Attention. By consciously choosing to place the mind on an object, we’re training our minds to pay attention. While we move our attention from object to object, it is natural that the mind starts wandering. The monkey mind – do you remember? When we catch our minds wandering, we’ll bring them back to the object. Here’s an idea: meditating on a cow. The attention may shift and start wandering to cow’s milk. We’ll bring the attention back to the cow. Now, the attention starts to slip and we may be thinking not only about the milk, but how it gets bottled and makes it to the store shelves. We’ll bring our attention back to the cow. The more you guide your attention back to the object, the stronger your attention span will get. The mind always wants to go in the easiest direction. It wants to flow and jump from one thought to the other freely. With time, the mind will get tired and stay on the object of focus for longer and longer periods of time.
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Awareness. Cultivating awareness in our lives is one of the most important elements to improve the quality of ourselves. While we’re going through different practices in yoga, we’ll notice our awareness. We may observe that different feelings and emotions arise in certain poses or yoga techniques. We don’t want to judge these feelings but simply observe them It’s like sitting at the bus stop and looking at cars passing by. But we never get up and get in the car, meaning that we never want to engage with any feelings or emotions. We don’t want to roll up our mat and walk out of the room because a bad memory came into our minds. We try not to be reactive or judgmental and hold space to get to know our own thought patterns. Once we create awareness on our yoga mat, it will be very easy to apply it to our everyday lives.
Just be. Many of us bring past experiences, judgments, and assumptions to the table. The preconditioning of the mind doesn’t allow us to experience events as they are. We become judgmental and critical as we don’t meet the mind’s expectations. If we truly want to peel our layers, we must let go of judgments and be willing to keep an open mind, whether it be the yoga mat or our real lives. Living and practicing with an open mind is a beautiful art.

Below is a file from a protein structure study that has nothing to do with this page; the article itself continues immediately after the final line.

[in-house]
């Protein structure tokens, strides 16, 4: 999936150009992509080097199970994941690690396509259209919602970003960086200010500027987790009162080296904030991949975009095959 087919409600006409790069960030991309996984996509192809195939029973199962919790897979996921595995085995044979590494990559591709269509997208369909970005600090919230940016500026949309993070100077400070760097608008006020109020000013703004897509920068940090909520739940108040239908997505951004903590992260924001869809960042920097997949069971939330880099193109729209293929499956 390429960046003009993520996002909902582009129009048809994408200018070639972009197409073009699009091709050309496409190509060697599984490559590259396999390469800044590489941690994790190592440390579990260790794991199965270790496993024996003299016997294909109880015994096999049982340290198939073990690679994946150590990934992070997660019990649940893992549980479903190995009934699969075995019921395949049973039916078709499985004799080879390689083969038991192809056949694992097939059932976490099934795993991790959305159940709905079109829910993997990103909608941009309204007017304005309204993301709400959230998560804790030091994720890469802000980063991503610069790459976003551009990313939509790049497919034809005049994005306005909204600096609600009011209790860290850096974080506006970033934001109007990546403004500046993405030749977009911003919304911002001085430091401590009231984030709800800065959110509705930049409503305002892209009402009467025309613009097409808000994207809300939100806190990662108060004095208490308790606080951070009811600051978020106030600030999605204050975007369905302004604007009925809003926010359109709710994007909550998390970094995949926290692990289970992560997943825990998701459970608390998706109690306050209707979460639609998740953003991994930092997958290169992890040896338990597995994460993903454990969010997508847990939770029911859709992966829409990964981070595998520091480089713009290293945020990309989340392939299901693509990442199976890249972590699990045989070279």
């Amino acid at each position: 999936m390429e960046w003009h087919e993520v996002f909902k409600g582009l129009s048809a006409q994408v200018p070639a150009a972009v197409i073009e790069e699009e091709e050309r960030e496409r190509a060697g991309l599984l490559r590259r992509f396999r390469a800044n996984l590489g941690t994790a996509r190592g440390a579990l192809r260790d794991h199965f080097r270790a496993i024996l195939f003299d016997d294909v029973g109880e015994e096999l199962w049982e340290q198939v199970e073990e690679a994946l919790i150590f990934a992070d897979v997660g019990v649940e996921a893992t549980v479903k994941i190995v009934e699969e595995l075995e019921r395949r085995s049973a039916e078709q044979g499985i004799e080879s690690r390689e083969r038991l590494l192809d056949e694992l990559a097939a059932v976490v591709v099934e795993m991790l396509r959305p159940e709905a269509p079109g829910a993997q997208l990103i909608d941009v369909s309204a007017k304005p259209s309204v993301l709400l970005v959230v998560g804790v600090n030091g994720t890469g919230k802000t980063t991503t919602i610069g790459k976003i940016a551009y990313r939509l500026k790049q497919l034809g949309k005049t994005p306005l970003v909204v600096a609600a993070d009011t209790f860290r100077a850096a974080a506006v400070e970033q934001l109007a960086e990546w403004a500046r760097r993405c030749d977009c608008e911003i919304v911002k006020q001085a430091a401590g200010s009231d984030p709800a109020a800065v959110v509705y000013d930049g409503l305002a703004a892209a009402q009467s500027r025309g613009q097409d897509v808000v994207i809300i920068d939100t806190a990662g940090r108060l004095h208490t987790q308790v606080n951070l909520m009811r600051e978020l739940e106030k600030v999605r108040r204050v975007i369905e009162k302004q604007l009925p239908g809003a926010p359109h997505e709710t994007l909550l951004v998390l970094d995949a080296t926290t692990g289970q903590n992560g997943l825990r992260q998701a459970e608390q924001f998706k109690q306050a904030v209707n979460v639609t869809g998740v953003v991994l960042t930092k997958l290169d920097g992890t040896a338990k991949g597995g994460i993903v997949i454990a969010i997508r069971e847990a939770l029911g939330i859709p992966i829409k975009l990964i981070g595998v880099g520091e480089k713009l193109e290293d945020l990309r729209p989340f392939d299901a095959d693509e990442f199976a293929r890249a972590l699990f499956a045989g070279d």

Negative feelings. We’ll all experience some level of discomfort, pain, irritation, boredom, sadness, or numbness. Some of the most challenging times for me were staying on the yoga mat at the beginning of the practice. For the first 10-15 minutes, my mind was just in a complete battle of leaving or staying in class. I always made it until the end of the class, and I was so thankful for staying, as these classes were the ones I really needed. I also saw some students making it through the class and then once we got to the final relaxation they started packing up and left. Yoga provides a lot of healing for the body and mind. The healing takes place when the mind is quiet, and the body is released. Unpleasant feelings offer an opportunity to heal just by observing them and allowing them to flow creatively on their way.
Gratitude. Being grateful makes our lives and our yoga practice sweeter. We should look at the bright side of the opportunities we receive and see how we can grow from them It may be thoughts such as ‘We only have 20 minutes to practice’. Instead, we can think that we have time to practice some of our favorite positions. Or we’re such a beginner, and we wish we could do a handstand right away.
One of the best times of my yoga journey was studying the alignments of the yoga poses. I remember this time clearly, as when we’re learning something new we become very aware. Later, when poses become routine, it is easy to become less mindful. Then, we may be doing the poses, but our mind may be wandering somewhere else. I also never forgot a student whom I practiced with at the Jivanmukta Yoga Center. This student was a double leg amputee. She practiced the whole yoga sequence from start to finish using two blocks as props in her practice. I was amazed by her. We must develop the ability to always look at the bright side of our yoga journey. Finding gratitude in a breathing technique, in the ability to use all our limbs or the simple fact that we can sit silently on our yoga mat.
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